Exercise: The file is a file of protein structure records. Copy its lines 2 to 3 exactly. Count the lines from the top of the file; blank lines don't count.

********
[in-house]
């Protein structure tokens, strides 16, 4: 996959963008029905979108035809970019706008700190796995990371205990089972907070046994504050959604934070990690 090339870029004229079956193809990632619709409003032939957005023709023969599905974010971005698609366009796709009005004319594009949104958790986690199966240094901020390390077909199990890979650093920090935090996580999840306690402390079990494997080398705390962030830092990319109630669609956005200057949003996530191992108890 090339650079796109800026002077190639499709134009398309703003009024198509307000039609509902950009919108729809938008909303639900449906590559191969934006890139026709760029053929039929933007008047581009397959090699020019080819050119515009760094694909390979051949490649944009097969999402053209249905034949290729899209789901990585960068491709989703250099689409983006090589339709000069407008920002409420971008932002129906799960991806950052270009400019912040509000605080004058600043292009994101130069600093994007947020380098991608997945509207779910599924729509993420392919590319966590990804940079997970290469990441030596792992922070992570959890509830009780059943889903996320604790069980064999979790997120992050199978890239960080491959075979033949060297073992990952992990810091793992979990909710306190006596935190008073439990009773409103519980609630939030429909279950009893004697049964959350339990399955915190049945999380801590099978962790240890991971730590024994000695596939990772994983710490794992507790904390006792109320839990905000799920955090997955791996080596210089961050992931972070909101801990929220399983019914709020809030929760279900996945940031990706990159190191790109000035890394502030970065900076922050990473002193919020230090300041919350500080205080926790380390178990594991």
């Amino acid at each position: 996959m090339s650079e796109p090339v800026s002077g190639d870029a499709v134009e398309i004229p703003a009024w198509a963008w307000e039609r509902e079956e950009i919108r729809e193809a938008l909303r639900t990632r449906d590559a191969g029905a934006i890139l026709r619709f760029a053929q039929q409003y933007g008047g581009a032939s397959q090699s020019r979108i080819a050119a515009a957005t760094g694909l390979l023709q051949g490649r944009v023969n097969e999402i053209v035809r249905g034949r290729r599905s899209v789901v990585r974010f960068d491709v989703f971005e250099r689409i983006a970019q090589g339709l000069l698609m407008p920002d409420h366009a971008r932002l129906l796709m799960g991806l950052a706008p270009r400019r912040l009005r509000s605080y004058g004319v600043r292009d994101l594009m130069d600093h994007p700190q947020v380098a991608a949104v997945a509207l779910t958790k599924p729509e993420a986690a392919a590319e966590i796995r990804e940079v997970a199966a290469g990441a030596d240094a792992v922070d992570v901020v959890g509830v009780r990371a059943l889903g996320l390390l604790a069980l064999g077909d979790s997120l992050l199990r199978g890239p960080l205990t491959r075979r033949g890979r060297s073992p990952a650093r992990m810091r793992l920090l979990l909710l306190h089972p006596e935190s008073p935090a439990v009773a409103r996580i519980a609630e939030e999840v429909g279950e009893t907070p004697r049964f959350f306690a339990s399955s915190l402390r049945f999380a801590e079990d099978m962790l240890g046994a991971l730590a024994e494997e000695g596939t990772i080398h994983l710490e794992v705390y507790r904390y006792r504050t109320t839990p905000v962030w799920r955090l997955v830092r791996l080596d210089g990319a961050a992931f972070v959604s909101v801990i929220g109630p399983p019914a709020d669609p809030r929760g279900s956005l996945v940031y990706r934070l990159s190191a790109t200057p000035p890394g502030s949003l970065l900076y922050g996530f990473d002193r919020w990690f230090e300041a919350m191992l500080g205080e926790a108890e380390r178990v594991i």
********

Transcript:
């Protein structure tokens, strides 16, 4: 996959963008029905979108035809970019706008700190796995990371205990089972907070046994504050959604934070990690 090339870029004229079956193809990632619709409003032939957005023709023969599905974010971005698609366009796709009005004319594009949104958790986690199966240094901020390390077909199990890979650093920090935090996580999840306690402390079990494997080398705390962030830092990319109630669609956005200057949003996530191992108890 090339650079796109800026002077190639499709134009398309703003009024198509307000039609509902950009919108729809938008909303639900449906590559191969934006890139026709760029053929039929933007008047581009397959090699020019080819050119515009760094694909390979051949490649944009097969999402053209249905034949290729899209789901990585960068491709989703250099689409983006090589339709000069407008920002409420971008932002129906799960991806950052270009400019912040509000605080004058600043292009994101130069600093994007947020380098991608997945509207779910599924729509993420392919590319966590990804940079997970290469990441030596792992922070992570959890509830009780059943889903996320604790069980064999979790997120992050199978890239960080491959075979033949060297073992990952992990810091793992979990909710306190006596935190008073439990009773409103519980609630939030429909279950009893004697049964959350339990399955915190049945999380801590099978962790240890991971730590024994000695596939990772994983710490794992507790904390006792109320839990905000799920955090997955791996080596210089961050992931972070909101801990929220399983019914709020809030929760279900996945940031990706990159190191790109000035890394502030970065900076922050990473002193919020230090300041919350500080205080926790380390178990594991």
């Amino acid at each position: 996959m090339s650079e796109p090339v800026s002077g190639d870029a499709v134009e398309i004229p703003a009024w198509a963008w307000e039609r509902e079956e950009i919108r729809e193809a938008l909303r639900t990632r449906d590559a191969g029905a934006i890139l026709r619709f760029a053929q039929q409003y933007g008047g581009a032939s397959q090699s020019r979108i080819a050119a515009a957005t760094g694909l390979l023709q051949g490649r944009v023969n097969e999402i053209v035809r249905g034949r290729r599905s899209v789901v990585r974010f960068d491709v989703f971005e250099r689409i983006a970019q090589g339709l000069l698609m407008p920002d409420h366009a971008r932002l129906l796709m799960g991806l950052a706008p270009r400019r912040l009005r509000s605080y004058g004319v600043r292009d994101l594009m130069d600093h994007p700190q947020v380098a991608a949104v997945a509207l779910t958790k599924p729509e993420a986690a392919a590319e966590i796995r990804e940079v997970a199966a290469g990441a030596d240094a792992v922070d992570v901020v959890g509830v009780r990371a059943l889903g996320l390390l604790a069980l064999g077909d979790s997120l992050l199990r199978g890239p960080l205990t491959r075979r033949g890979r060297s073992p990952a650093r992990m810091r793992l920090l979990l909710l306190h089972p006596e935190s008073p935090a439990v009773a409103r996580i519980a609630e939030e999840v429909g279950e009893t907070p004697r049964f959350f306690a339990s399955s915190l402390r049945f999380a801590e079990d099978m962790l240890g046994a991971l730590a024994e494997e000695g596939t990772i080398h994983l710490e794992v705390y507790r904390y006792r504050t109320t839990p905000v962030w799920r955090l997955v830092r791996l080596d210089g990319a961050a992931f972070v959604s909101v801990i929220g109630p399983p019914a709020d669609p809030r929760g279900s956005l996945v940031y990706r934070l990159s190191a790109t200057p000035p890394g502030s949003l970065l900076y922050g996530f990473d002193r919020w990690f230090e300041a919350m191992l500080g205080e926790a108890e380390r178990v594991i």